earning is higher, albeit slightly, than a man’s. Typically there is a $6,000 to $10,000
difference between the two.
• Norcross has a greater share of people who carpool, use transit, walk, and bicycle to
work than the County as a whole.
• The majority of Norcross’ housing (47.4 % in 2000) is single family detached.
Housing Type and Mix, 1990 & 2000
Number of Units Percent of Total
1990 2000 1990 2000
Detached Single Family 1,184 1,319 42.9% 47.4%
Attached Single Family 72 459 2.6% 16.5%
Multifamily 1,470 996 53.3% 35.8%
Mobile Homes, Boats, etc. 31 10 1.1% 0.4%
Total Units 2,757 2,784 100% 100%
Source: US Census
• Between 2000 and 2006, 72% of the total housing units permitted (723) were for single
family houses (which includes detached and attached houses).
Age of Housing
Year Built Norcross %
Total 3,507 100%
Built 2000-2006 723 21%
Built 1999 to March 2000 79 2%
Built 1995 to 1998 364 10%
Built 1990 to 1994 76 2%
Built 1980 to 1989 1,142 33%
Built 1970 to 1979 485 14%
Built 1960 to 1969 333 9%
Built 1950 to 1959 126 4%
Built 1940 to 1949 49 1%
Built 1939 or earlier 130 4%
Source: US Census + City data
• More of Norcross’ housing (41%) was constructed between 1980 and 1989 than during
any other period. Gwinnett County had more of its housing (42%) constructed between
1990 and 2000 than during any other period.
• Between 1990 and 2000, Norcross experienced an increase in owner-occupied
households (from 45% to 49%).
• Norcross’ median contract rent in 2000 was $724, a 57% increase over a median rent of
$460 in 1990. 2000’s median rent is slightly higher than those for Gwinnett County, which
had a median rent of $719 in 2000
• Approximately 33% of Norcross’ 2,690 households experience housing problems such as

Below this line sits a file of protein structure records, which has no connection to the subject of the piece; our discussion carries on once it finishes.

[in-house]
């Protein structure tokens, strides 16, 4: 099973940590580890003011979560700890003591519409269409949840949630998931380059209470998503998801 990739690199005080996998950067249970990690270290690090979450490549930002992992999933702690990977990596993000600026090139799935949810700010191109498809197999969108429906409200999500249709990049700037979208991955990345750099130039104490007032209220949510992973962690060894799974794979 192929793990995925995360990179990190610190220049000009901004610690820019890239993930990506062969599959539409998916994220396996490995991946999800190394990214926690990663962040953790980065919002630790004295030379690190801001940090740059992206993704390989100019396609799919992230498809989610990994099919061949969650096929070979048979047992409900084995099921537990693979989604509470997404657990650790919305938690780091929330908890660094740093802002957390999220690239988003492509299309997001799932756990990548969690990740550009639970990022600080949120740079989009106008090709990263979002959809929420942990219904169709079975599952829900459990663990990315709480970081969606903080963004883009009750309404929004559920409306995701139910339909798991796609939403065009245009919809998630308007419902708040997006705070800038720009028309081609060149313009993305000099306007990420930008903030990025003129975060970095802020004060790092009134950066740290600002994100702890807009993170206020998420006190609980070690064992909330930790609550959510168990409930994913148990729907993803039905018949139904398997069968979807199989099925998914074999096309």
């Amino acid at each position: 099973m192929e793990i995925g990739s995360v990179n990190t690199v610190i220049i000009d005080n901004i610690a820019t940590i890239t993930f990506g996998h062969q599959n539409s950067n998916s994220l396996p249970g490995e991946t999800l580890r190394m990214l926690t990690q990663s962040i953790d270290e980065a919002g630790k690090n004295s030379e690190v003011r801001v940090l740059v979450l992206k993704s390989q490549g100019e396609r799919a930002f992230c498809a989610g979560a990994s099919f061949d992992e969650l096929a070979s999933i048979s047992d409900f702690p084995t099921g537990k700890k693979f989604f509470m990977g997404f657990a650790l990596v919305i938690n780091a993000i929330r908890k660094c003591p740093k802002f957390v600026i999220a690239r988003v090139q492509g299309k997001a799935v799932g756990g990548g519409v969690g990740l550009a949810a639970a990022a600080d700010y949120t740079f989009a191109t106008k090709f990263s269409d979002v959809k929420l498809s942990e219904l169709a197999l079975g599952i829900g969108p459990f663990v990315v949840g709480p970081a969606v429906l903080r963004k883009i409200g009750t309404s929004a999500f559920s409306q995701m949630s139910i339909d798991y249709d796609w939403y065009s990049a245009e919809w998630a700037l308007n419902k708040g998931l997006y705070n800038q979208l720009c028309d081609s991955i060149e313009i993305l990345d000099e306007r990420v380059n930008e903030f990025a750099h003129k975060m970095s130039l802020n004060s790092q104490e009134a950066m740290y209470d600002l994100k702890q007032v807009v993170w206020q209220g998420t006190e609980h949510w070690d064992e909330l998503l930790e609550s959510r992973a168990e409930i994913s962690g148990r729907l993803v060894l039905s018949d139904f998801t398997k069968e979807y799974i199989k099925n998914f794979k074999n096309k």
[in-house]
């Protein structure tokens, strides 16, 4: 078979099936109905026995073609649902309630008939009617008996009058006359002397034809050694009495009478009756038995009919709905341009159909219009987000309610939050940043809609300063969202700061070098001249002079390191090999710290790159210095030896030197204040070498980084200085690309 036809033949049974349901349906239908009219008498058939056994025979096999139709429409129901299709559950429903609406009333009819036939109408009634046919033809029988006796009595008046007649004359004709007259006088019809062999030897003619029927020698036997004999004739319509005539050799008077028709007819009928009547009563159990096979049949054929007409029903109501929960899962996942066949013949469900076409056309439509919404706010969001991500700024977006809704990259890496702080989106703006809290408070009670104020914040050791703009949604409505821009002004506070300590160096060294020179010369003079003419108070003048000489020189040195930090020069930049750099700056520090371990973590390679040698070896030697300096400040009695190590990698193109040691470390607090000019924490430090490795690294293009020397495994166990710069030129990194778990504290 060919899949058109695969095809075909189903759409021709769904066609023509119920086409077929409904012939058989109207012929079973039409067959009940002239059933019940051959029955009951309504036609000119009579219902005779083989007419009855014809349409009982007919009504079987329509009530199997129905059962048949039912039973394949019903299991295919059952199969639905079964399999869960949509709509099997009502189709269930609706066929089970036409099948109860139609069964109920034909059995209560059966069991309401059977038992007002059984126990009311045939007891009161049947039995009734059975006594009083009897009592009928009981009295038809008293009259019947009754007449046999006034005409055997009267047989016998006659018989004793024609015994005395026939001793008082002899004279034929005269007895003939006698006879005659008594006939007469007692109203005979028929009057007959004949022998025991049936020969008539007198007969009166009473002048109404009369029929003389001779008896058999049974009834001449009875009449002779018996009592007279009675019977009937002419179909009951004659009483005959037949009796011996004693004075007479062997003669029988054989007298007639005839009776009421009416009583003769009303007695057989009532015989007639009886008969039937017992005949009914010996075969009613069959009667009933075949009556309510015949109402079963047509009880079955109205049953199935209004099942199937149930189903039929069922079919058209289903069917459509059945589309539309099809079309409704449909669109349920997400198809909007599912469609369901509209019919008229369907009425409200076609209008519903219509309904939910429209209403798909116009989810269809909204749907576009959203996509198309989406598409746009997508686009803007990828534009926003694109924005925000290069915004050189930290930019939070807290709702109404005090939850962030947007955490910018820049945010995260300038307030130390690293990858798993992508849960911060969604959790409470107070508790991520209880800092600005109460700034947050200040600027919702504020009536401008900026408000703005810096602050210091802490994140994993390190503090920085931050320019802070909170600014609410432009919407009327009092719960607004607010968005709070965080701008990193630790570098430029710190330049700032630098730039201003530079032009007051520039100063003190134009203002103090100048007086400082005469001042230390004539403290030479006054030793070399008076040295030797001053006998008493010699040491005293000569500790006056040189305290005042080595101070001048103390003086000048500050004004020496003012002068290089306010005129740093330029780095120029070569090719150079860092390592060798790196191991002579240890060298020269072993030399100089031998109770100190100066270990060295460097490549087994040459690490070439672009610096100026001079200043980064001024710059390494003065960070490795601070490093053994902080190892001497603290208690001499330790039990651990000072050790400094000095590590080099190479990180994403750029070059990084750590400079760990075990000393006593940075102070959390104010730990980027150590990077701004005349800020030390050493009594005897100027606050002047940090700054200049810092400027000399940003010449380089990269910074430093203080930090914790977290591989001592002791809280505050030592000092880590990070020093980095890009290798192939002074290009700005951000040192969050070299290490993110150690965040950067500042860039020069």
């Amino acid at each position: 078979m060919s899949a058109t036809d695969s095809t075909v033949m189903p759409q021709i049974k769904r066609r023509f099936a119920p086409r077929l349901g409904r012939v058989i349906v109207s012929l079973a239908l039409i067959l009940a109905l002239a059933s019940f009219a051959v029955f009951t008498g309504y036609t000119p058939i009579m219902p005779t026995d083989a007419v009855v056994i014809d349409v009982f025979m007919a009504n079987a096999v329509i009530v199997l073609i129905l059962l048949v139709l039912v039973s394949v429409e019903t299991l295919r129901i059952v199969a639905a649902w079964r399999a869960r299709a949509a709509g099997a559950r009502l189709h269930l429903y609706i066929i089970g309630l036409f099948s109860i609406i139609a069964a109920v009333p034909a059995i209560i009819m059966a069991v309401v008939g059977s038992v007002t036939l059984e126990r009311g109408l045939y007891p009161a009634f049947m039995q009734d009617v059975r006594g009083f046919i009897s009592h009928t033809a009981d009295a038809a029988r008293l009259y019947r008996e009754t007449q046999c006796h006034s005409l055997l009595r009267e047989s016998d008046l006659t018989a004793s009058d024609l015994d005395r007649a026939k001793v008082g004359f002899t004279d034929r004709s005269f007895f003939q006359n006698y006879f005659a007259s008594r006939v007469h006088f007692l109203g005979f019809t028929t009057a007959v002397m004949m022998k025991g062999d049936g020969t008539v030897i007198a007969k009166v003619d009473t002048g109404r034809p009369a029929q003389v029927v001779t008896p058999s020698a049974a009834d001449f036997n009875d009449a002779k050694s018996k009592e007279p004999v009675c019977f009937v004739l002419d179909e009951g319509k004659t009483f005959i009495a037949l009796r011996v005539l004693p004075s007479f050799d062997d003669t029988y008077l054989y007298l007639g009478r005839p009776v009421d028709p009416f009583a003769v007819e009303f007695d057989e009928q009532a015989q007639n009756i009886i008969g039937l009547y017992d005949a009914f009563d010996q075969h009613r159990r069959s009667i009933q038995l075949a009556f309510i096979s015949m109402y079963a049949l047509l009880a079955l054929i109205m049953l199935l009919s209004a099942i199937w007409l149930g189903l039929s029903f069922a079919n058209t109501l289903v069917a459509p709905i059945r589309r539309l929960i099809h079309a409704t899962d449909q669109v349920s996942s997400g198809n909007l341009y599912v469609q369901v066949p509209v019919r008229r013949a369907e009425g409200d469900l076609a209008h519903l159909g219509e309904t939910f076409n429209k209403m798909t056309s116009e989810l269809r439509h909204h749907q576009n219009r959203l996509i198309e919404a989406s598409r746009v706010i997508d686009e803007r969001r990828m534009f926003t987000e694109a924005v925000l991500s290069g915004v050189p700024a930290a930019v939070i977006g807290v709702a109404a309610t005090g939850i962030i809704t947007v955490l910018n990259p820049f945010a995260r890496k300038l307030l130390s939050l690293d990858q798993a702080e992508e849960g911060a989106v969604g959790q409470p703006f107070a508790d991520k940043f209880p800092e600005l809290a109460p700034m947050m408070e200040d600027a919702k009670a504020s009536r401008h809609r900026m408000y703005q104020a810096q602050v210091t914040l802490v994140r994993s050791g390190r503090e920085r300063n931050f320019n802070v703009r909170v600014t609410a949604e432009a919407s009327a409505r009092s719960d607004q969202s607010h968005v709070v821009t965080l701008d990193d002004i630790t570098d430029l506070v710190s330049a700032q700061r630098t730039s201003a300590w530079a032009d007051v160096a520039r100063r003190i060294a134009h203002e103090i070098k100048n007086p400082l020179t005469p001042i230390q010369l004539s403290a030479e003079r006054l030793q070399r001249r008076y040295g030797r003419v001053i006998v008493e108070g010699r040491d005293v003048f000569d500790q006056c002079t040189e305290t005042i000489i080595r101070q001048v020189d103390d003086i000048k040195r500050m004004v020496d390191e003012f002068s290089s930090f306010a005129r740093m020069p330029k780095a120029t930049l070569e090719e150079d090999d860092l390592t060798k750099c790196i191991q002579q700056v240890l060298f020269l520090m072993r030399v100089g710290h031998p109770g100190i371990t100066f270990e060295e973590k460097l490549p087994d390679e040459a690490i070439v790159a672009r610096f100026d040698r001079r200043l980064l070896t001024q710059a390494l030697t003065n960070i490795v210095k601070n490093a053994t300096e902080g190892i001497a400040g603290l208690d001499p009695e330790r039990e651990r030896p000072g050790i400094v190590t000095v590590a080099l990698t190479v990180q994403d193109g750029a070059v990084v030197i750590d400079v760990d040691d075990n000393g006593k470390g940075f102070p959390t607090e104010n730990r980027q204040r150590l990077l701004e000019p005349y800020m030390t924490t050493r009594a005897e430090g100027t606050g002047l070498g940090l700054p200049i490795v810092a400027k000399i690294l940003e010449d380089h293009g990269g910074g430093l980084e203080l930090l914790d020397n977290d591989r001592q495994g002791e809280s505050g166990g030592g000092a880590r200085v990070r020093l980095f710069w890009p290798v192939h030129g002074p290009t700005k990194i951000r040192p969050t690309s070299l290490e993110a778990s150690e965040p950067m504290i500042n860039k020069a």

cost-burdened or special needs; this is slightly higher than the rate for Gwinnett County
Traffic Safety and Operations
The Atlanta region’s Congestion Management System (CMS) extends into Gwinnett County
and includes the City of Norcross’ expressways and arterial roads which are listed in the table
below. This system evaluates congestion levels on the affected roadways and attempts to
mitigate the congestion. Mitigation efforts may include minor modifications to the roadway,
encouragement of alternative modes, or capacity enhancement among other strategies.
ARC is responsible for creating the region’s Congestion Management Process (CMP), which
identifies and attempts to mitigate roadway congestion by increasing the system’s efficiency
and providing alternatives to single occupancy vehicle trips. As a component of the CMP,
ARC maintains the CMS database of congested roadways. The following is a list of the 2005
CMS roadways in and directly adjacent to the City of Norcross:
• Peachtree Industrial Blvd
• Medlock Bridge Rd
• Spalding Rd
• GA 13 (Buford Hwy)
• GA 140 (Jimmy Carter Blvd/Holcomb Bridge Rd)
• GA 141 (Peachtree Industrial Blvd/Peachtree Pkwy)
• Jimmy Carter Blvd
• GA 378 (Beaver Ruin Rd)
• I 85 NE
Local Bus Service
Gwinnett County provides local bus service through Gwinnett County Transit to much of the
southern portion of the I-85 corridor including service to Norcross. Service throughout the
County is along five routes having headways varying from 15 minutes to 30 minutes in the
peak period except for route 50 to Buford with a headway of one hour and thirty minutes. A
transit center is located adjacent to Gwinnett Place Mall where transfers can be made
between four of the five routes. Local service is also provided to the Doraville MARTA station
in northern DeKalb County.
Commuter Bus Service
In addition to local service, Gwinnett County along with the Georgia Regional Transportation
Authority (GRTA) provide commuter bus service in the County. Gwinnett County Transit
offers three commuter bus routes. GRTA also offers three routes. One of the three routes
originates from the John’s Creek area near the Fulton County and Forsyth County boundary